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Dividing the Linux desktop
LWN.net Weekly Edition for June 13, 2013
A report from pgCon 2013
Little things that matter in language design
Is there a authoritative reference for the number of CDs shipped by the ShipIt program? I'm having difficulty finding one.
-jef"If we count the number of CDs AOL shipped, would we get an accurate picture of the number of AOL users today?"spaleta
Does it matter?
Posted Apr 21, 2010 7:22 UTC (Wed) by akumria (subscriber, #7773)
If you assume a one-to-one correspondence between CDs and users; either for Ubuntu or AOL, you are doomed.
As an explanation, newspapers (the actual paper kind) are typically bought by one person.
In some cities, only that one person will actually read it. In other cities it could be ten. This is known as readership figures.
They vary by newspaper, by cities and even area within cities. But, in general, the average readership figure is between 2 - 3 people (animals are typically not counted).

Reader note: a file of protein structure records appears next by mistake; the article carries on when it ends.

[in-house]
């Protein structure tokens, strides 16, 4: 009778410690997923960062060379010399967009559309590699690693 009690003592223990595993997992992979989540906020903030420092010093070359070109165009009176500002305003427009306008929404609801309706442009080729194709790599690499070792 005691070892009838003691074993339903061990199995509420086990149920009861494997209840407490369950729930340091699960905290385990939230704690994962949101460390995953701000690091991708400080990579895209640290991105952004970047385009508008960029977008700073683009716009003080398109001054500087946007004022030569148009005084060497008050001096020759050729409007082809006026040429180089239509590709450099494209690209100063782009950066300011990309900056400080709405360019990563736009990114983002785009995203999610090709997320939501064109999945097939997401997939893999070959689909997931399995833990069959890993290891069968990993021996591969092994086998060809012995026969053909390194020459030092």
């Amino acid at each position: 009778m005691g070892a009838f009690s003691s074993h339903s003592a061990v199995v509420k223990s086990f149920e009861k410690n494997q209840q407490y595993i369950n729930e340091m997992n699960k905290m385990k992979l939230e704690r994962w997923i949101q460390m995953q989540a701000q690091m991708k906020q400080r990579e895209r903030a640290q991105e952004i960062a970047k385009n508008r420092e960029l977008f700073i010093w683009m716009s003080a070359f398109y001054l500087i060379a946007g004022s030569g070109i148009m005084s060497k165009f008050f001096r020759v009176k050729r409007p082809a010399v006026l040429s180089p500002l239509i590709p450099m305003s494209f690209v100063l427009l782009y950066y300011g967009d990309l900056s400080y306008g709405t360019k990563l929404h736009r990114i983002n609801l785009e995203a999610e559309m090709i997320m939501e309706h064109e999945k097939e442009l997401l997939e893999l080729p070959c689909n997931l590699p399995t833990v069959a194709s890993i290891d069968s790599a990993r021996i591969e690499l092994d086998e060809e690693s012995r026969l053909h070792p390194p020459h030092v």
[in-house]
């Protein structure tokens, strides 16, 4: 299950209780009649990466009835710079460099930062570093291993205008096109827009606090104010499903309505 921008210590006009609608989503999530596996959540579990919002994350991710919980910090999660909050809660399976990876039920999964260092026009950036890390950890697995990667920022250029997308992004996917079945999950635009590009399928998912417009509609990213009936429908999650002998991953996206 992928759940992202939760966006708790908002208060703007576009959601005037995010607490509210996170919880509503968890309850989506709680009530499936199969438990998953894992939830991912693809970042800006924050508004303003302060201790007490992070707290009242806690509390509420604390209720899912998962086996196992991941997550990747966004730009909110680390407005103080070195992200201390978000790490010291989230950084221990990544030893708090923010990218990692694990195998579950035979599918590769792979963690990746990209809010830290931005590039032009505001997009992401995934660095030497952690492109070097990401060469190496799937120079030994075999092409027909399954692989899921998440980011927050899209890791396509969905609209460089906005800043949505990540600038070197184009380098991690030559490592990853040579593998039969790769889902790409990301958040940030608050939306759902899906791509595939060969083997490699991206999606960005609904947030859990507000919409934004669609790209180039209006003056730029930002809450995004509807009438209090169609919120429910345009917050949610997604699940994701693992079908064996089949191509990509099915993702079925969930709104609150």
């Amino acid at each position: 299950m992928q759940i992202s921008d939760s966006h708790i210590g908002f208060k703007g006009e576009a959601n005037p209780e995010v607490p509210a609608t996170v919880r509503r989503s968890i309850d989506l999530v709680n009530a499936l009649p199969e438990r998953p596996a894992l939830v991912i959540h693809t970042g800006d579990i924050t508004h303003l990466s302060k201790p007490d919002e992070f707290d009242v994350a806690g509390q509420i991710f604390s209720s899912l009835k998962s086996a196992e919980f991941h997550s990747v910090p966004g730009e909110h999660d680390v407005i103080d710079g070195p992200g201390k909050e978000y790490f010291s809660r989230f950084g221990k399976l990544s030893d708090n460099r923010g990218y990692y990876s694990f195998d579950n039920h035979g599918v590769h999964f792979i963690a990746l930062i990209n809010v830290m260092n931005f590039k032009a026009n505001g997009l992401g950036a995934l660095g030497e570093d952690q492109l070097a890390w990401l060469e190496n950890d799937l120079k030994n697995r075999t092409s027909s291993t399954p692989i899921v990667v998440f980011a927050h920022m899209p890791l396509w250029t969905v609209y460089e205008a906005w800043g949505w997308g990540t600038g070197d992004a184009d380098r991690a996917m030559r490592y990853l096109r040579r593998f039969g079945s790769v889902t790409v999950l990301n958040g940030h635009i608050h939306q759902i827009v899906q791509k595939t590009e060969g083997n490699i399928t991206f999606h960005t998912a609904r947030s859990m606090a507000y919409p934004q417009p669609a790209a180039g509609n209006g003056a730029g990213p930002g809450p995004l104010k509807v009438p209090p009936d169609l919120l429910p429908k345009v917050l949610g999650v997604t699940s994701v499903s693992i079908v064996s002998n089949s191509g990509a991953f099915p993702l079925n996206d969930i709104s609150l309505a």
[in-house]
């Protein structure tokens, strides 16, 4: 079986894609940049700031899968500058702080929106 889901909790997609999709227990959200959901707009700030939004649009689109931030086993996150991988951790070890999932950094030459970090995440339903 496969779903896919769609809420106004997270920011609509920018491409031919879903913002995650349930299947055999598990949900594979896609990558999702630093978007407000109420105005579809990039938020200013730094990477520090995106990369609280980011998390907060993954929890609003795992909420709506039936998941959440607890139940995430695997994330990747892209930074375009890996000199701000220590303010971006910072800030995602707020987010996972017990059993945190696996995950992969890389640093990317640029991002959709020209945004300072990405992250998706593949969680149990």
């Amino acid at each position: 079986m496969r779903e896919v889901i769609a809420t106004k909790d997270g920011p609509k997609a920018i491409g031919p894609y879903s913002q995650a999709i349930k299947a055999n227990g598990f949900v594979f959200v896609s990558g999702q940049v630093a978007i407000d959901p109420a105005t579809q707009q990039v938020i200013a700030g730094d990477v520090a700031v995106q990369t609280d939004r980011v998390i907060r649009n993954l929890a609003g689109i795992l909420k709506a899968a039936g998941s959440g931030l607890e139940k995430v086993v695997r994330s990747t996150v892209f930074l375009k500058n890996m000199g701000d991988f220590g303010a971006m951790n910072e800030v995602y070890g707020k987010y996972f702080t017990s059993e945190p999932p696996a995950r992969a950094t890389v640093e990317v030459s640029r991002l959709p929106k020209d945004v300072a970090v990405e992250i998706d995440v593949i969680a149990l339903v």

Now with CDs, and specifically, the ShipIt program -- you have a self-selected set of people who already use Linux AND they are interested in advocating it (in general, there will always be occasional people who just keep them to themselves for whatever reasons).
We can be conservative and assume a "CDership" of 1.5
Assuming production runs of 100,000 per Ubuntu release (Ubuntu, Kubuntu, Xubuntu, etc.) and then also architecture (i386, x86-64, PPC, etc). means probably close to 600,000. Over a number of releases (since 2004), twice a year, leads to well over 1 millions CDs being shipped quite easily.
Now assuming a "CDership" of 1.5, it makes the number of users who used Ubuntu via the ShipIt program is quite possiblly as high as 10 million.
That means that 0.001% of the worlds total population have likely touched Ubuntu in this way.
Posted Apr 21, 2010 12:11 UTC (Wed) by vonbrand (subscriber, #4458)
Then you have to subtract the people who get the Ubuntu CD as a way of upgrading from the last version...
Posted Apr 21, 2010 17:17 UTC (Wed) by dlang (✭ supporter ✭, #313)
not to mention local copies that get made of these CDs
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